30 November 2023
New First Nations resources for OA, RA, SLE and gout
Arthritis Australia has launched a set of videos and brochures aimed at making arthritis information accessible, relatable and actionable for Aboriginal Australians living with osteoarthritis, rheumatoid arthritis, lupus and gout.
The project, called Staying Moving Staying Strong, is underpinned by the principle of cultural security. Developed over three years, it has involved a rigorous review of clinical practice guidelines and strong engagement with Aboriginal community members.
Rates of arthritis and autoimmune conditions are higher among Aboriginal and Torres Strait Islander peoples than other Australians, with a prevalence of 17% versus 13% for non-Aboriginal Australians.
Arthritis Australia points out they also experience poorer access to healthcare, with Australia’s First Nations people half as likely to access primary care or to receive hip or knee replacement surgery to address osteoarthritis than non-Aboriginal people.
“Culturally appropriate information, communication and healthcare delivery are essential to improving health and wellbeing outcomes,” it says.
Brooke Conley, a physiotherapist and PhD candidate, presented the protocol for Staying Moving Staying Strong, published in PLoS One, at the ARA ASM in 2022.
“There are currently no resources for consumers that have been designed specifically with cultural security in mind for Aboriginal and Torres Strait Islander peoples, informed through a research process in musculoskeletal care,” project manager Jennifer Persaud told Rheumatology Republic at the time.
“The final output will be resources that are informed by Aboriginal people and Aboriginal health experts. And they will be accessible to Aboriginal consumers and delivered in a format that they tell us they want it in.”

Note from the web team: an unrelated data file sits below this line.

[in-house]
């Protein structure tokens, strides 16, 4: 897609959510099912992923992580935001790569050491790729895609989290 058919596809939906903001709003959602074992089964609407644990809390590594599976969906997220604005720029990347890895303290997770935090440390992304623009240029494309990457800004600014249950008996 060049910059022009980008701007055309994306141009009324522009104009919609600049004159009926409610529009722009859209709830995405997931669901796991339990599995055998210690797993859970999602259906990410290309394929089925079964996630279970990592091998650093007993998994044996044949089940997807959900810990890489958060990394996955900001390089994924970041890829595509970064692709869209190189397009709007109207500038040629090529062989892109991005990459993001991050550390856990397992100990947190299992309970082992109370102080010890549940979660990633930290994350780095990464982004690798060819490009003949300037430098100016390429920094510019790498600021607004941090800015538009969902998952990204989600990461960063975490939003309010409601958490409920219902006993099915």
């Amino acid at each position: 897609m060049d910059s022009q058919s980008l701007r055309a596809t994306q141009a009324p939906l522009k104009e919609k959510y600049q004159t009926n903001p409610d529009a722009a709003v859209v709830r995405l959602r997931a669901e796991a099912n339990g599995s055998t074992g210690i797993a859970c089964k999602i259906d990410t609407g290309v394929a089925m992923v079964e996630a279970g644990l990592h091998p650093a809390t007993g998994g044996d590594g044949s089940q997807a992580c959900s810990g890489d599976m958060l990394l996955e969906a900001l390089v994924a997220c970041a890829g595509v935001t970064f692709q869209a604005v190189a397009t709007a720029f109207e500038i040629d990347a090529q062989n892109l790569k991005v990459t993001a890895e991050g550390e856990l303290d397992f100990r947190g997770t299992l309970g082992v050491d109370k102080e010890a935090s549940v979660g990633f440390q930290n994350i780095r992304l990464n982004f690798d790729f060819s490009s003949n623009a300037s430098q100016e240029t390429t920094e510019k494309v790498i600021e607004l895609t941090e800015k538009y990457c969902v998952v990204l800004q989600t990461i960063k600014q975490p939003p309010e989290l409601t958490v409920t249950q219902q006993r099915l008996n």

The brochures cover information about osteoarthritis, rheumatoid arthritis, lupus and gout in plain language, including symptoms and how to manage them, with real examples of how different people might experience them. The information is practical and also acknowledges the potential role of traditional bush medicine.
The short videos feature insights from people with the different conditions, including how the condition affects their day-to-day life and how they manage it.
Arthritis Australia CEO Jonathan Smithers said in a press release, “The Staying Moving Staying Strong resources are an important step towards providing better health care for Aboriginal and Torres Strait Islander people living with these often debilitating conditions.
“We are incredibly proud of the work of the project team and grateful for the contribution of Aboriginal community members.”
The resources were developed by the Staying Moving Staying Strong project team, in partnership with Arthritis and Osteoporosis Western Australia, with the support of Arthritis Australia and funding from the Commonwealth Government.
The Staying Moving Staying Strong team comprises Aboriginal and non-Aboriginal health practitioners, health service staff and research leaders.
Team member Brooke Conley, a Ngiyampaa woman, physiotherapist and PhD candidate, said “My involvement in Staying Moving Staying Strong has been extremely rewarding, and I hope to see the resources benefiting Aboriginal people by empowering individuals with knowledge and fostering self-management.”
Staying Moving Staying Strong resources for osteoarthritis, rheumatoid arthritis, lupus and gout are available here.